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Humorous Motivational Author Speaker Blog

How to Get People to Work for a Living

Posted by Jody Urquhart on Thu, Mar 26, 2015 @ 01:03 PM

I recently met a man who claimed he had quit his job, but he hadn't told his boss. He still showed up for work, did the bare minimum, and collected his pay check. He was totally disengaged. He could not have cared less if he did a good job or a bad one.
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Motivational Speaker for Arizona County Treasurers

Posted by Jody Urquhart on Tue, Mar 24, 2015 @ 07:39 AM

On March 25, 2015,  I am a motivational speaker for the Arizona County Treasurers Conference in Yuma, Arizona. Over 60 county treasurers from across arizona will attend this annual event.
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Motivational Speaker for Pest Management Canada

Posted by Jody Urquhart on Mon, Mar 23, 2015 @ 12:44 PM

On March 20, 2015, I am a motivational speaker for the National Pest Management Association. The conference, held at the Westin Hotel in Calgary, Alberta, will attract over 200 pest control professionals from across canada.

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Perks of Being Negative, Sad or Cynical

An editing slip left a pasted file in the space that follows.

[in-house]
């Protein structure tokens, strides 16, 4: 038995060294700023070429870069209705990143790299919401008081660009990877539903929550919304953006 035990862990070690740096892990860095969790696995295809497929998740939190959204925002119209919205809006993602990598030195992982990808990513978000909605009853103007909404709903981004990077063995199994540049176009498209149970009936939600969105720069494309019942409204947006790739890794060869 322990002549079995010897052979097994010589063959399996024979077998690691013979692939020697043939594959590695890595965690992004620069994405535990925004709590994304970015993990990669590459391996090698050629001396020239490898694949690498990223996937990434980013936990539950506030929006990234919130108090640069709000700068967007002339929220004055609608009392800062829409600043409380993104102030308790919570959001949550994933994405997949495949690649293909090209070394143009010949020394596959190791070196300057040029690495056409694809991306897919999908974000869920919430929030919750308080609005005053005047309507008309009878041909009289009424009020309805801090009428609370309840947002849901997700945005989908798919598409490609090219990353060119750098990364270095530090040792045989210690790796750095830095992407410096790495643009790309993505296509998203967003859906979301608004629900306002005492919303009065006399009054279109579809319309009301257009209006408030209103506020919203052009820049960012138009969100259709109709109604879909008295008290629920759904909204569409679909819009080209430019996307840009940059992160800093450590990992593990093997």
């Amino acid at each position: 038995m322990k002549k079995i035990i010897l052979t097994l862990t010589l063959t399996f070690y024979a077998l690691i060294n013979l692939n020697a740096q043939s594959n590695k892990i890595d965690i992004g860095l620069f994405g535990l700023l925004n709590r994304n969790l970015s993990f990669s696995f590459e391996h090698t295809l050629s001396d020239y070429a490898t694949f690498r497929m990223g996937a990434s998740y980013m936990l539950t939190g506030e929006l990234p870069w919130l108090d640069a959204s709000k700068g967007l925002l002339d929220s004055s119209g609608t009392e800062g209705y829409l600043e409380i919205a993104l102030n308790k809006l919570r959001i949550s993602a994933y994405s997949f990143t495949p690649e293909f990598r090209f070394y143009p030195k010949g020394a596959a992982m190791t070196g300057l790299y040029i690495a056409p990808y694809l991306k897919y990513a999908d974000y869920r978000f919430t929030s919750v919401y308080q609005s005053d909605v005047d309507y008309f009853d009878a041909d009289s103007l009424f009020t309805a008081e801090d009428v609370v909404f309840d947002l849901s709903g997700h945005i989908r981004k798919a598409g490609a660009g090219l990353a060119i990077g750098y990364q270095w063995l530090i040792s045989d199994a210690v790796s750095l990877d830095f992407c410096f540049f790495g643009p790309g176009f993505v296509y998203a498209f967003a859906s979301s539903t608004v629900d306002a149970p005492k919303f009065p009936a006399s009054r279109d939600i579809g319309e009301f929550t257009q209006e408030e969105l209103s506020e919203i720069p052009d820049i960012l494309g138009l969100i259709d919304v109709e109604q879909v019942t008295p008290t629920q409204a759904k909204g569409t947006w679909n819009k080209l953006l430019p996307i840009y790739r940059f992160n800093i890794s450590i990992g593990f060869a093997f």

Posted by Jody Urquhart on Tue, Mar 17, 2015 @ 02:29 PM

Nobody ever says, you need to stop being so damn cheerful all the time. Positive people are the stars of the workplace that others clamour to be around.

Perky peeps are never chastised for being happy. However,  negative, critical or even sad souls can become social outcasts, ridiculed or even disciplined for their sour disposition.

With all this attention put to positive thinking ( and being), maybe we overlook the perks of negative, gloomy emotion or behavior patterns.

After all, we are equipped with negative emotions and thought for a reason. We didn't evolve to be positive Pollyanna's all the time.  I know just as many( if not more) cynical, naturally dour people as I do positive ones.

Some peoples negativity, raw honesty and depressing perspective makes them more interesting.

Face it, sometimes life sucks. I have met some well meaning, hard working people who have been dealt a tough blow. Job loss, health issues, divorce, economic downfall can hit anyone -and at some point in life it effects everyone.

It's hard to stay positive when everything around you is falling apart. Bigger then this though is that maybe these negative experiences actually shape us and make us better people.

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5 Keys to Innovation

Posted by Jody Urquhart on Tue, Mar 17, 2015 @ 02:24 PM

YouTube started as a dating site. The idea was you would upload a video of yourself and people would vote on potential mates. 
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How to Use Technology to Boost Morale